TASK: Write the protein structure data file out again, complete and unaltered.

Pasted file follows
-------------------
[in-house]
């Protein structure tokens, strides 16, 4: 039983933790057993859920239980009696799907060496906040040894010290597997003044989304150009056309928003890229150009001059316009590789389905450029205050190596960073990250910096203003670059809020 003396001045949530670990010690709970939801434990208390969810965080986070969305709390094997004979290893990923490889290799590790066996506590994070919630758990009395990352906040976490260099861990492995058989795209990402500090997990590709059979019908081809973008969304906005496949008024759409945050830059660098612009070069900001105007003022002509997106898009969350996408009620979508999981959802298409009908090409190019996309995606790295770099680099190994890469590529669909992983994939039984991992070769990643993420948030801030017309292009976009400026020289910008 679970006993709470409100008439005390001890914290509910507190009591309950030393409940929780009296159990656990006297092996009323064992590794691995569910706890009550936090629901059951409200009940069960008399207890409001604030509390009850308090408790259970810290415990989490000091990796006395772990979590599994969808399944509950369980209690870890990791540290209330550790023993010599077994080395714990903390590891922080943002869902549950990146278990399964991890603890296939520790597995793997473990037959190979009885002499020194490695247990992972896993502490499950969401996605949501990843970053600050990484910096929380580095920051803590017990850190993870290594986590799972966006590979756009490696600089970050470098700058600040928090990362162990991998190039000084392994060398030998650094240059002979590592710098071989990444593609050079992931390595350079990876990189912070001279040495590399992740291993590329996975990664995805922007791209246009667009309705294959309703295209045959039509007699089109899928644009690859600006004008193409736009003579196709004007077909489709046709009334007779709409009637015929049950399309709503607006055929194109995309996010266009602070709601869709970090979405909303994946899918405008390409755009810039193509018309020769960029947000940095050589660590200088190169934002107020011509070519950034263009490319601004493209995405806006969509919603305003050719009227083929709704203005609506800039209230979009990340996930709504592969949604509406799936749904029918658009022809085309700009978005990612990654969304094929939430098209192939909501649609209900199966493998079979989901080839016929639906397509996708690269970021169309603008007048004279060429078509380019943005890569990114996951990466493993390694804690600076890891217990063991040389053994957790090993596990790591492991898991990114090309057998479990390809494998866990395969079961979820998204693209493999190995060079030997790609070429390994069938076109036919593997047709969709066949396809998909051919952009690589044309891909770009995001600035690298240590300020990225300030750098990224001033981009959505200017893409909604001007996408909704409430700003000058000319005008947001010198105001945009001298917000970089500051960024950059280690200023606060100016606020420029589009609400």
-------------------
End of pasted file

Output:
[in-house]
């Protein structure tokens, strides 16, 4: 039983933790057993859920239980009696799907060496906040040894010290597997003044989304150009056309928003890229150009001059316009590789389905450029205050190596960073990250910096203003670059809020 003396001045949530670990010690709970939801434990208390969810965080986070969305709390094997004979290893990923490889290799590790066996506590994070919630758990009395990352906040976490260099861990492995058989795209990402500090997990590709059979019908081809973008969304906005496949008024759409945050830059660098612009070069900001105007003022002509997106898009969350996408009620979508999981959802298409009908090409190019996309995606790295770099680099190994890469590529669909992983994939039984991992070769990643993420948030801030017309292009976009400026020289910008 679970006993709470409100008439005390001890914290509910507190009591309950030393409940929780009296159990656990006297092996009323064992590794691995569910706890009550936090629901059951409200009940069960008399207890409001604030509390009850308090408790259970810290415990989490000091990796006395772990979590599994969808399944509950369980209690870890990791540290209330550790023993010599077994080395714990903390590891922080943002869902549950990146278990399964991890603890296939520790597995793997473990037959190979009885002499020194490695247990992972896993502490499950969401996605949501990843970053600050990484910096929380580095920051803590017990850190993870290594986590799972966006590979756009490696600089970050470098700058600040928090990362162990991998190039000084392994060398030998650094240059002979590592710098071989990444593609050079992931390595350079990876990189912070001279040495590399992740291993590329996975990664995805922007791209246009667009309705294959309703295209045959039509007699089109899928644009690859600006004008193409736009003579196709004007077909489709046709009334007779709409009637015929049950399309709503607006055929194109995309996010266009602070709601869709970090979405909303994946899918405008390409755009810039193509018309020769960029947000940095050589660590200088190169934002107020011509070519950034263009490319601004493209995405806006969509919603305003050719009227083929709704203005609506800039209230979009990340996930709504592969949604509406799936749904029918658009022809085309700009978005990612990654969304094929939430098209192939909501649609209900199966493998079979989901080839016929639906397509996708690269970021169309603008007048004279060429078509380019943005890569990114996951990466493993390694804690600076890891217990063991040389053994957790090993596990790591492991898991990114090309057998479990390809494998866990395969079961979820998204693209493999190995060079030997790609070429390994069938076109036919593997047709969709066949396809998909051919952009690589044309891909770009995001600035690298240590300020990225300030750098990224001033981009959505200017893409909604001007996408909704409430700003000058000319005008947001010198105001945009001298917000970089500051960024950059280690200023606060100016606020420029589009609400």